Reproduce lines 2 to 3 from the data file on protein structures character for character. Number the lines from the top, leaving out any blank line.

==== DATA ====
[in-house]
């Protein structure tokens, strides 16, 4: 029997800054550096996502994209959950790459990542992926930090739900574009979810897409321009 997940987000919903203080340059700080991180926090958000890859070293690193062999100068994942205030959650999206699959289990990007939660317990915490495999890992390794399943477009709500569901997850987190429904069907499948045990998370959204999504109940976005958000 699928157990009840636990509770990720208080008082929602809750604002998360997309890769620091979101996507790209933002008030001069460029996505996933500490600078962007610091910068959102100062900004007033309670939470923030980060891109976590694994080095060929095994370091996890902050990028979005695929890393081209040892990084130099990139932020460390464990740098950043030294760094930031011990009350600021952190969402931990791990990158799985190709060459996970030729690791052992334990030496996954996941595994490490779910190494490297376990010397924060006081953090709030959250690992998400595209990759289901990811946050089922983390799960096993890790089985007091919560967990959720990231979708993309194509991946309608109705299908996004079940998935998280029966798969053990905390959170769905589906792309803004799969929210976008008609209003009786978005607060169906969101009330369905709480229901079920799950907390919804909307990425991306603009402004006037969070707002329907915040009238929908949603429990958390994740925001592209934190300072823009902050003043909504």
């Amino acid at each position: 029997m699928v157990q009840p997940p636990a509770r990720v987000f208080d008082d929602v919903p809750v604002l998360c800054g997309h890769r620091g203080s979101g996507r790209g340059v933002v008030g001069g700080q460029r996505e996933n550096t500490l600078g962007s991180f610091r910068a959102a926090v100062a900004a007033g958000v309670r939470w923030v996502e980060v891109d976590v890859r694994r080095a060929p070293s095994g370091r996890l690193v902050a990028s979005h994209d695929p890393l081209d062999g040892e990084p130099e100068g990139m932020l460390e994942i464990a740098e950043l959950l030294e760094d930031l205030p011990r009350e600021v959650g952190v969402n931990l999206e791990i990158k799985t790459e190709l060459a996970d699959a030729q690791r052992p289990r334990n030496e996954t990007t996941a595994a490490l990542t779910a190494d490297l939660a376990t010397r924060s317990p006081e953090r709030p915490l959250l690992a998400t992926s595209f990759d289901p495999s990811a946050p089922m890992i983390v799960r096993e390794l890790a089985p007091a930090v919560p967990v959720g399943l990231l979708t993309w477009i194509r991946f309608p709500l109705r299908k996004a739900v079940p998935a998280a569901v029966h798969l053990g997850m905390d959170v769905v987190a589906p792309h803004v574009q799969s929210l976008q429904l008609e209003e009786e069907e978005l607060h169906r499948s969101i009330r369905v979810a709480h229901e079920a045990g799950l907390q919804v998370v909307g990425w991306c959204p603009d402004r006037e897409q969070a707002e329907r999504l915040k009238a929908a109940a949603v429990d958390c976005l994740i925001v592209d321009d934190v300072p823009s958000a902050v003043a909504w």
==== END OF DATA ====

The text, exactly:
């Protein structure tokens, strides 16, 4: 029997800054550096996502994209959950790459990542992926930090739900574009979810897409321009 997940987000919903203080340059700080991180926090958000890859070293690193062999100068994942205030959650999206699959289990990007939660317990915490495999890992390794399943477009709500569901997850987190429904069907499948045990998370959204999504109940976005958000 699928157990009840636990509770990720208080008082929602809750604002998360997309890769620091979101996507790209933002008030001069460029996505996933500490600078962007610091910068959102100062900004007033309670939470923030980060891109976590694994080095060929095994370091996890902050990028979005695929890393081209040892990084130099990139932020460390464990740098950043030294760094930031011990009350600021952190969402931990791990990158799985190709060459996970030729690791052992334990030496996954996941595994490490779910190494490297376990010397924060006081953090709030959250690992998400595209990759289901990811946050089922983390799960096993890790089985007091919560967990959720990231979708993309194509991946309608109705299908996004079940998935998280029966798969053990905390959170769905589906792309803004799969929210976008008609209003009786978005607060169906969101009330369905709480229901079920799950907390919804909307990425991306603009402004006037969070707002329907915040009238929908949603429990958390994740925001592209934190300072823009902050003043909504």
């Amino acid at each position: 029997m699928v157990q009840p997940p636990a509770r990720v987000f208080d008082d929602v919903p809750v604002l998360c800054g997309h890769r620091g203080s979101g996507r790209g340059v933002v008030g001069g700080q460029r996505e996933n550096t500490l600078g962007s991180f610091r910068a959102a926090v100062a900004a007033g958000v309670r939470w923030v996502e980060v891109d976590v890859r694994r080095a060929p070293s095994g370091r996890l690193v902050a990028s979005h994209d695929p890393l081209d062999g040892e990084p130099e100068g990139m932020l460390e994942i464990a740098e950043l959950l030294e760094d930031l205030p011990r009350e600021v959650g952190v969402n931990l999206e791990i990158k799985t790459e190709l060459a996970d699959a030729q690791r052992p289990r334990n030496e996954t990007t996941a595994a490490l990542t779910a190494d490297l939660a376990t010397r924060s317990p006081e953090r709030p915490l959250l690992a998400t992926s595209f990759d289901p495999s990811a946050p089922m890992i983390v799960r096993e390794l890790a089985p007091a930090v919560p967990v959720g399943l990231l979708t993309w477009i194509r991946f309608p709500l109705r299908k996004a739900v079940p998935a998280a569901v029966h798969l053990g997850m905390d959170v769905v987190a589906p792309h803004v574009q799969s929210l976008q429904l008609e209003e009786e069907e978005l607060h169906r499948s969101i009330r369905v979810a709480h229901e079920a045990g799950l907390q919804v998370v909307g990425w991306c959204p603009d402004r006037e897409q969070a707002e329907r999504l915040k009238a929908a109940a949603v429990d958390c976005l994740i925001v592209d321009d934190v300072p823009s958000a902050v003043a909504w």